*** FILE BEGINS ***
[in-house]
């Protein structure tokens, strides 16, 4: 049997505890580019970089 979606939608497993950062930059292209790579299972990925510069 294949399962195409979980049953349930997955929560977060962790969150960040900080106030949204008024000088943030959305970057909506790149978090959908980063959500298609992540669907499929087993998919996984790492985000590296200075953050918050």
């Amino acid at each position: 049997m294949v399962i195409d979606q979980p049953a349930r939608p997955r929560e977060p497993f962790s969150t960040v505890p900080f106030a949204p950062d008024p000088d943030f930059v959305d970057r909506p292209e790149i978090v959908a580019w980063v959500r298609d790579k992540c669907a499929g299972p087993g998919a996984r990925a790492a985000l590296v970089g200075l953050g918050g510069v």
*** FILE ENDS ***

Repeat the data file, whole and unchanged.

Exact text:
[in-house]
């Protein structure tokens, strides 16, 4: 049997505890580019970089 979606939608497993950062930059292209790579299972990925510069 294949399962195409979980049953349930997955929560977060962790969150960040900080106030949204008024000088943030959305970057909506790149978090959908980063959500298609992540669907499929087993998919996984790492985000590296200075953050918050």
């Amino acid at each position: 049997m294949v399962i195409d979606q979980p049953a349930r939608p997955r929560e977060p497993f962790s969150t960040v505890p900080f106030a949204p950062d008024p000088d943030f930059v959305d970057r909506p292209e790149i978090v959908a580019w980063v959500r298609d790579k992540c669907a499929g299972p087993g998919a996984r990925a790492a985000l590296v970089g200075l953050g918050g510069v």